Apple LTE chip supplier Qualcomm unable to meet demand, could push back next iPhone launch

According to a report from Reuters, Apple’s LTE chip supplier Qualcomm is having “trouble meeting demand” for smartphone chips and will continue experiencing manufacturing constraints throughout the rest of the year. Qualcomm Chief Executive Paul Jacobs told analysts on a conference call yesterday, “At this stage we cannot secure enough supply to meet the increasing demand we are experiencing.”

With Apple’s next-generation iPhone expected to include LTE capabilities like the recently launched third-gen iPad, many are speculating Qualcomm’s supply issues could lead to delays. It would also make the rumored September or October unveiling and holiday launch all the more likely opposed to June. Is it possible Qualcomm’s supply constraints have anything to do with Apple buying up its capacity?

Apple recently began internally seeding prototype N96— a faster iPhone with 1GB of RAM and an A5X variant to test the performance of the new chip on iPhones.

Qualcomm’s Chief Financial Officer Bill Keitel told Reuters the constraints have lead to increased operating expenses: Read more

New iPad launches in 12 more countries this Friday, 9 more on April 27

 

 

 

 

Apple just published a press release that confirms the new iPad will launch in 12 additional countries Friday, April 20. Along with the 12 countries listed below, Apple confirmed an April 27 international launch date for nine more countries:

In addition to South Korea, the new iPad also will be available beginning on Friday, April 20 in Brunei, Croatia, Cyprus, Dominican Republic, El Salvador, Guatemala, Malaysia, Panama, St Maarten, Uruguay and Venezuela. Beginning on Friday, April 27, the new iPad will be available in Colombia, Estonia, India, Israel, Latvia, Lithuania, Montenegro, South Africa and Thailand.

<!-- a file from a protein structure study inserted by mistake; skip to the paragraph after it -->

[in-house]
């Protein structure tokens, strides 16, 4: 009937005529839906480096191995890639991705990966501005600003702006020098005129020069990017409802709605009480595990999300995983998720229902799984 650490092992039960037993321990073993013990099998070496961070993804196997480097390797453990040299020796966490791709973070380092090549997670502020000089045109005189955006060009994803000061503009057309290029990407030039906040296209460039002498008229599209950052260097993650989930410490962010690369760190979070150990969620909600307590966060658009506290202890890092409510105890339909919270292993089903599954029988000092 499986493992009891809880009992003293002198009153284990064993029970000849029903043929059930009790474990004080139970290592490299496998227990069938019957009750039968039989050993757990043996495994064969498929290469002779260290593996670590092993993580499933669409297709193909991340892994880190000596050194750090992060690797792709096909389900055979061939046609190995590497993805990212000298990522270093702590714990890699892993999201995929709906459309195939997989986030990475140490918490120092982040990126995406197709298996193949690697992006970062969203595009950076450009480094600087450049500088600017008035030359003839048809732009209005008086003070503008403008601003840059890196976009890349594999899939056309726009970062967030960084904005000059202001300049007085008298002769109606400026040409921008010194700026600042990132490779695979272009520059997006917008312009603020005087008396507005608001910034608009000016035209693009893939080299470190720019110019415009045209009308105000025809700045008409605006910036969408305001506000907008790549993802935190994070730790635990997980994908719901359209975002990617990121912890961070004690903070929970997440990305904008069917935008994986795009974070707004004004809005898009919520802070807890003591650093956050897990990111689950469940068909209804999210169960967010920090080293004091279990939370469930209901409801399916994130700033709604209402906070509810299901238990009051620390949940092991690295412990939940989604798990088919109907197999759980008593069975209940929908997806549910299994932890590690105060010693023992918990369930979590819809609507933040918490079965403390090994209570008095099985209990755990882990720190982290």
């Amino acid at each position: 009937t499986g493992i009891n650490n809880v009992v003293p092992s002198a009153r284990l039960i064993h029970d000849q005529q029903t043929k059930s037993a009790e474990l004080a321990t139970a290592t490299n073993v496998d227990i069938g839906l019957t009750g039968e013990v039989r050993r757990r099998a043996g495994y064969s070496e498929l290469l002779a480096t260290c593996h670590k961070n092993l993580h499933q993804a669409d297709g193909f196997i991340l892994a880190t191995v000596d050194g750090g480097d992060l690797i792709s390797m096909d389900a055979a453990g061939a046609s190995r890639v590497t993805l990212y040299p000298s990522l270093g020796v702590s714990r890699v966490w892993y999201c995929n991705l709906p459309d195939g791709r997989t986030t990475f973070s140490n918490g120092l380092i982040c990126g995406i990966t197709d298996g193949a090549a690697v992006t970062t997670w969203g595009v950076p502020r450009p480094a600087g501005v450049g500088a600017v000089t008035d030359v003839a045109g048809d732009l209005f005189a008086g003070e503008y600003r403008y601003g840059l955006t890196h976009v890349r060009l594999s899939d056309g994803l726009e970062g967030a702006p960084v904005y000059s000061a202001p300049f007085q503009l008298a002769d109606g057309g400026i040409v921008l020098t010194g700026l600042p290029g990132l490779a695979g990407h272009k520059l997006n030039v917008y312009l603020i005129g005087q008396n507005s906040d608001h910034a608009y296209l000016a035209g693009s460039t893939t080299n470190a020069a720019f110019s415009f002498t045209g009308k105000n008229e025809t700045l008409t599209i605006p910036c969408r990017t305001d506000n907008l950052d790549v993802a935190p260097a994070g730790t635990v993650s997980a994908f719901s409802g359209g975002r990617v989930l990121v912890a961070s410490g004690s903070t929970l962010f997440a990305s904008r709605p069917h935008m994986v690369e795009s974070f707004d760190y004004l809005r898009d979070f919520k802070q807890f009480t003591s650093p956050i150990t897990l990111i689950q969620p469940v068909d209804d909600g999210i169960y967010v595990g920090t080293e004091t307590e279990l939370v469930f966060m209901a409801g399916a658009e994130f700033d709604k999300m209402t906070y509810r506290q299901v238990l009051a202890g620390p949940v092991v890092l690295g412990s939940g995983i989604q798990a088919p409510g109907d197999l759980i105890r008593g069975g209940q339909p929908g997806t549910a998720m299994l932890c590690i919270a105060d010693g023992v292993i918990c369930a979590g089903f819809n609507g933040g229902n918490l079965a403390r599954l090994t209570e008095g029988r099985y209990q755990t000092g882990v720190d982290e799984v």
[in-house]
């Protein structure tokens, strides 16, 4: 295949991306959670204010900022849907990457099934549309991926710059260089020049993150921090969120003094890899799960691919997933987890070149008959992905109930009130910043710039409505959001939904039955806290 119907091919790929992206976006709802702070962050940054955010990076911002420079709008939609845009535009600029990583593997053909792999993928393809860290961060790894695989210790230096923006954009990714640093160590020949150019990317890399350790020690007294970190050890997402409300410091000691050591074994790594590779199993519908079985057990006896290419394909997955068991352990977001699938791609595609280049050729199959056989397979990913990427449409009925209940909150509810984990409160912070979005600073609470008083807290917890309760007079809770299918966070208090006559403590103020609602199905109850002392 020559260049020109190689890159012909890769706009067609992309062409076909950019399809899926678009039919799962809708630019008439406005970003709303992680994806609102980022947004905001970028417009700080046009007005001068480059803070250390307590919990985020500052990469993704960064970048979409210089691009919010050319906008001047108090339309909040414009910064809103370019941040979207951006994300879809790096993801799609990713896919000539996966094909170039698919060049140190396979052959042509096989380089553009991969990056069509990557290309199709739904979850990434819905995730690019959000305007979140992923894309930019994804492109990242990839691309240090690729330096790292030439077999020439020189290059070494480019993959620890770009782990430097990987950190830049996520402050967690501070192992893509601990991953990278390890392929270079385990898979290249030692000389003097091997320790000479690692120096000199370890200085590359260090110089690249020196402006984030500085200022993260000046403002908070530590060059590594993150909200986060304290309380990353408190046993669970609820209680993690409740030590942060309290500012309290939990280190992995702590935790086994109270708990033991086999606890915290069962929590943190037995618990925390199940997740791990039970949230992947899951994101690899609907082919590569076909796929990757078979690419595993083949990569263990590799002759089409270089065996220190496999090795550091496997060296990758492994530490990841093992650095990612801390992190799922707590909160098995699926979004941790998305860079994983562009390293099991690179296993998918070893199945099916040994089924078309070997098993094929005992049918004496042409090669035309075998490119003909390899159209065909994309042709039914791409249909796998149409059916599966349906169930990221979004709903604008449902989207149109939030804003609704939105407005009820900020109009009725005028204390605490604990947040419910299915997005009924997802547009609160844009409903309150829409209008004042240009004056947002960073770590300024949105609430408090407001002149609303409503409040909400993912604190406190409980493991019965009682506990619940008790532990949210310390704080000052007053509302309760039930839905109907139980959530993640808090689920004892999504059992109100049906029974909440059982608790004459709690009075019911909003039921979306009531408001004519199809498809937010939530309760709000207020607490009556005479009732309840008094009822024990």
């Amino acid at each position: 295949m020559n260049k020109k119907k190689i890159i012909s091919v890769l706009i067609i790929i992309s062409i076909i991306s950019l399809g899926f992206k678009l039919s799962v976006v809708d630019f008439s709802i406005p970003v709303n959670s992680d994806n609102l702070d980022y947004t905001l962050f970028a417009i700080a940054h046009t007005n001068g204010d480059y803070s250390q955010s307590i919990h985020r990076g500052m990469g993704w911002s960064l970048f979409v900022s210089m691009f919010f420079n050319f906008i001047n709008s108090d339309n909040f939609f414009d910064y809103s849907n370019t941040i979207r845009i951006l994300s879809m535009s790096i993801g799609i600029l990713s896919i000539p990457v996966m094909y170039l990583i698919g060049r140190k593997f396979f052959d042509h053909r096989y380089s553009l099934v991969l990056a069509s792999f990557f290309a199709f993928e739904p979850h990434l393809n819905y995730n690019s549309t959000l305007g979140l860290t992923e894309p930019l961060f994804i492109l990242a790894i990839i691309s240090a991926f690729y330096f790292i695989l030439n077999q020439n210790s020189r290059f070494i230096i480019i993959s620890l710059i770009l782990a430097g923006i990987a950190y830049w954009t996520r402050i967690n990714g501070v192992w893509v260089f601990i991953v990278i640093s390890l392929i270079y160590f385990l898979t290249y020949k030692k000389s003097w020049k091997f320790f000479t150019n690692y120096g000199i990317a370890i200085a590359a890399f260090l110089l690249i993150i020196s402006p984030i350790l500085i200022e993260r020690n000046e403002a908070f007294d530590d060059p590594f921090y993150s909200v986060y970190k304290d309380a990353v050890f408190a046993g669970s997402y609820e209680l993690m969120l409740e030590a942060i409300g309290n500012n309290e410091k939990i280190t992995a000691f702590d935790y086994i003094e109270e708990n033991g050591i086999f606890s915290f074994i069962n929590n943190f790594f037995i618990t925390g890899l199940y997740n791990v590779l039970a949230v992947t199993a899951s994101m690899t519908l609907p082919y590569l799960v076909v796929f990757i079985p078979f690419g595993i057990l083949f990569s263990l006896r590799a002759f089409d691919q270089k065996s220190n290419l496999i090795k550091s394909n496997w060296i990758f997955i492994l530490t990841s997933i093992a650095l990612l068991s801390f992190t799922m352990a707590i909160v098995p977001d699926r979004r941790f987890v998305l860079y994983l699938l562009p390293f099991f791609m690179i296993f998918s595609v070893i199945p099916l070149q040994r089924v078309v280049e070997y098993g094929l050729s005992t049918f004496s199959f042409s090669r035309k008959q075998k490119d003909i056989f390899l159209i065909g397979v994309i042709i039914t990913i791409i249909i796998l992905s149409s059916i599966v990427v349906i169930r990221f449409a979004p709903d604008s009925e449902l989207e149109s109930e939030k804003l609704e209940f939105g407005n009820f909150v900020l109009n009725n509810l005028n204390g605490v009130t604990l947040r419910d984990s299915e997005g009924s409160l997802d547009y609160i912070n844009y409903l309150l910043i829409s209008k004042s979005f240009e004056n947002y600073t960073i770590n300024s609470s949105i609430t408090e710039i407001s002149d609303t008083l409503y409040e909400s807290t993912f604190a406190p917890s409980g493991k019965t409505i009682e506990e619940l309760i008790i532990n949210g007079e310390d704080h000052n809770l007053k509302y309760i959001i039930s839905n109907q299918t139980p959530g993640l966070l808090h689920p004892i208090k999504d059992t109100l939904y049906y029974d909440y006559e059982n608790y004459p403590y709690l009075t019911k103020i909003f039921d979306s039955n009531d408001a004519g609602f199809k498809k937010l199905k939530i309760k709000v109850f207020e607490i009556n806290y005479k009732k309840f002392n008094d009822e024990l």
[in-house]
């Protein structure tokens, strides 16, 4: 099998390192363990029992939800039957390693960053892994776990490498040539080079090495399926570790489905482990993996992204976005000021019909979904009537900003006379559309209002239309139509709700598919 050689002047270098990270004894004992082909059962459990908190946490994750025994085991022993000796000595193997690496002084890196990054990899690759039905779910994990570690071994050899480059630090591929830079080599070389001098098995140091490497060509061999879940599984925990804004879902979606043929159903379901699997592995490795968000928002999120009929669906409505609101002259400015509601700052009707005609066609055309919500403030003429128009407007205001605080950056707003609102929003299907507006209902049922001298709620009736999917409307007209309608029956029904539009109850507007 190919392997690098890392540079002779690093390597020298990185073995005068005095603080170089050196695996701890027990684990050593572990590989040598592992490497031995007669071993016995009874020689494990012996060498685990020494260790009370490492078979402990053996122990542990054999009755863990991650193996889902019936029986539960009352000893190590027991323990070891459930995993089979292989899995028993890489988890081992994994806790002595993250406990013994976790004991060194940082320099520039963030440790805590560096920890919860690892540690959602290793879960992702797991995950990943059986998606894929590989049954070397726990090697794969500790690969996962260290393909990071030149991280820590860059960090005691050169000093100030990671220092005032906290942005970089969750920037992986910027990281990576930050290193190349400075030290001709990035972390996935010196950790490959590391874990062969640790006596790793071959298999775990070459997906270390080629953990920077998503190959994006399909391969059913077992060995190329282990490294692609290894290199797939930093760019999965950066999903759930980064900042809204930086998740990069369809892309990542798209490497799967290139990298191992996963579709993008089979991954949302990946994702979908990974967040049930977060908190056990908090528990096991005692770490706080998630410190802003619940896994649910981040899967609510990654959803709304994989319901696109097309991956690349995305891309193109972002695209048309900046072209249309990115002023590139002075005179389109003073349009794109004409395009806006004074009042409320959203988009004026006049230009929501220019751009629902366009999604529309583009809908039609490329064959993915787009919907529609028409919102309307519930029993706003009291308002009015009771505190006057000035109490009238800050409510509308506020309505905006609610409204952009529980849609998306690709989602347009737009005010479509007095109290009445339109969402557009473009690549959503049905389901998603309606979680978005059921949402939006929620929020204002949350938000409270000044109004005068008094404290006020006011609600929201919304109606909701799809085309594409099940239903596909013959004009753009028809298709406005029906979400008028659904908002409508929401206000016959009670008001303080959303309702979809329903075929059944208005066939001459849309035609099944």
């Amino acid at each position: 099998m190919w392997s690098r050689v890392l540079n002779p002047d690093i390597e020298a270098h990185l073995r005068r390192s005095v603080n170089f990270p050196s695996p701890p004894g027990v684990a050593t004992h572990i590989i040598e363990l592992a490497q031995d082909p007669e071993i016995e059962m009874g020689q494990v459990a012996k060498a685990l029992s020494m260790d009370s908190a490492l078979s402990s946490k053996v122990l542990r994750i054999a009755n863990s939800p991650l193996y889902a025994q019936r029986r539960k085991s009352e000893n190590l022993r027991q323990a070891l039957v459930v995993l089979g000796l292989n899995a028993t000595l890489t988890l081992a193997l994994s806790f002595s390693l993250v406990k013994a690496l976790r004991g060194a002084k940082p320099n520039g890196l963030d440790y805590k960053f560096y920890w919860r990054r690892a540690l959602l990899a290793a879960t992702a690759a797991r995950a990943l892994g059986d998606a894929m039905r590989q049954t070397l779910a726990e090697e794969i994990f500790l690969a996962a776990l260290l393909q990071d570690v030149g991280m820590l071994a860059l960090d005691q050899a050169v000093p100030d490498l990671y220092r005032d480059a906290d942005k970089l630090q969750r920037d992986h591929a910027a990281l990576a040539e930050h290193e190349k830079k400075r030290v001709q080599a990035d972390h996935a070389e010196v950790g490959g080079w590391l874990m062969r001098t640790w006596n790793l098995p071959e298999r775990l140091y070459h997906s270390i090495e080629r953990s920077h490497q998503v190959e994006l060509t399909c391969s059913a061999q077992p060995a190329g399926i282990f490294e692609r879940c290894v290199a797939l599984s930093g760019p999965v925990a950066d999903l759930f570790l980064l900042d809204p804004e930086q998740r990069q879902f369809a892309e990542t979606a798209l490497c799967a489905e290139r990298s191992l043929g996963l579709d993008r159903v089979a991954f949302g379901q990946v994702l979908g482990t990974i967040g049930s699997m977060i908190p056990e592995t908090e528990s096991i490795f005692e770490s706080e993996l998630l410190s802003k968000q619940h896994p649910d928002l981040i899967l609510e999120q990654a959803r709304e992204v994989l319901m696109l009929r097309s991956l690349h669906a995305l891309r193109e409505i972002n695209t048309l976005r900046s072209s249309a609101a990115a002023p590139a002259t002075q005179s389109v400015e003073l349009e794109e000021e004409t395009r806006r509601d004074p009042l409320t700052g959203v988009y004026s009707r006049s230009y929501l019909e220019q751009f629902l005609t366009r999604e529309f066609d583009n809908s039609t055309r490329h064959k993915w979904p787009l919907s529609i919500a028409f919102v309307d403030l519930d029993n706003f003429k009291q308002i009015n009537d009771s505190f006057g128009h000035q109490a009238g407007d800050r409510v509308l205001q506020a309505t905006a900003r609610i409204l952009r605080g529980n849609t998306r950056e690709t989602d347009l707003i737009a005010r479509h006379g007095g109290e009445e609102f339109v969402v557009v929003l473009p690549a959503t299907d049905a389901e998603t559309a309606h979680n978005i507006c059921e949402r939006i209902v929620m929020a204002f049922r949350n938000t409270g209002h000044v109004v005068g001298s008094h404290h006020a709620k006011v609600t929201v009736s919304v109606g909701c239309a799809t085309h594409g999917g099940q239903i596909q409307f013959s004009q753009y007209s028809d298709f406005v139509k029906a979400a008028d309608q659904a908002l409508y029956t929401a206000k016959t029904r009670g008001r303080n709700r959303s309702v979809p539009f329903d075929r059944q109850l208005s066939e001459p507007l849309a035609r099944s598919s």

Go past the break for the full press release.
Read more

Benchmarked: New iPad’s A5X vs iPad 2’s A5 vs Tegra 3

At the launch of Apple’s third-gen iPad, the company’s Marketing Chief Phil Schiller claimed the device’s new A5X processor with quad-core graphics provided up to 4x the graphics performance of NVIDIA’s Tegra 3 chip. Schiller also claimed the new chip provided 2x the graphics performance of the iPad 2’s A5 chip. NVIDIA was skeptical of the benchmark data behind the claims, but early benchmarks seemed to show A5X outperforming a Transformer Prime running Tegra 3 in the majority of tests.

New benchmark data provided by IGNshows the iPad 2’s A5 chip outperforming both the A5X and Tegra 3 with the A5X’s improved graphics going largely toward powering the new iPad’s high-resolution Retina display of 3.1 million pixels. The A5X shows a significant increase in performance over iPad 2 and Tegra 3 devices only when the chip is not forced to power the Retina display in “off-screen” benchmarks.

Read more

As supply meets demand, iPad Line workers get more days off, but are they happy?

With all the controversy surrounding Apple’s supply chains abroad, Foxconn, one of Apple’s biggest partners responsible for assembling the majority of its products, has received the brunt of criticisms. We already know what the Taipei-based assembler thought about Mike Daisey’s fabrications of working conditions at Foxconn plants, but today we get another first hand account from an actual Foxconn employee.